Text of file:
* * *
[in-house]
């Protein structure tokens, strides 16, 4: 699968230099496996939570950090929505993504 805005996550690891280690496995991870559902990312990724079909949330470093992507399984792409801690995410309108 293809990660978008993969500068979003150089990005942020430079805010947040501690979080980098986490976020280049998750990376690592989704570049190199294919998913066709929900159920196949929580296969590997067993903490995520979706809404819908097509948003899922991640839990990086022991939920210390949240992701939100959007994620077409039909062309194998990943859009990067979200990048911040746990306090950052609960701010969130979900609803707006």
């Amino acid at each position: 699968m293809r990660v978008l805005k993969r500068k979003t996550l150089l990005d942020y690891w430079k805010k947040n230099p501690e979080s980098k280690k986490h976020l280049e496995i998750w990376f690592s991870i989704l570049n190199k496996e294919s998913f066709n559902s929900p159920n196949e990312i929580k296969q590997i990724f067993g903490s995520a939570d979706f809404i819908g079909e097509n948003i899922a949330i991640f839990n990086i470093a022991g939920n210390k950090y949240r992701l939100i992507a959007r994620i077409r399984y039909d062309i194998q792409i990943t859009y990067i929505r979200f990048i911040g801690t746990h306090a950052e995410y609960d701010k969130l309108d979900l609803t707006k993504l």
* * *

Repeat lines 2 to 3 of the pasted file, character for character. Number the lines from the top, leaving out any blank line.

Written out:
């Protein structure tokens, strides 16, 4: 699968230099496996939570950090929505993504 805005996550690891280690496995991870559902990312990724079909949330470093992507399984792409801690995410309108 293809990660978008993969500068979003150089990005942020430079805010947040501690979080980098986490976020280049998750990376690592989704570049190199294919998913066709929900159920196949929580296969590997067993903490995520979706809404819908097509948003899922991640839990990086022991939920210390949240992701939100959007994620077409039909062309194998990943859009990067979200990048911040746990306090950052609960701010969130979900609803707006």
């Amino acid at each position: 699968m293809r990660v978008l805005k993969r500068k979003t996550l150089l990005d942020y690891w430079k805010k947040n230099p501690e979080s980098k280690k986490h976020l280049e496995i998750w990376f690592s991870i989704l570049n190199k496996e294919s998913f066709n559902s929900p159920n196949e990312i929580k296969q590997i990724f067993g903490s995520a939570d979706f809404i819908g079909e097509n948003i899922a949330i991640f839990n990086i470093a022991g939920n210390k950090y949240r992701l939100i992507a959007r994620i077409r399984y039909d062309i194998q792409i990943t859009y990067i929505r979200f990048i911040g801690t746990h306090a950052e995410y609960d701010k969130l309108d979900l609803t707006k993504l």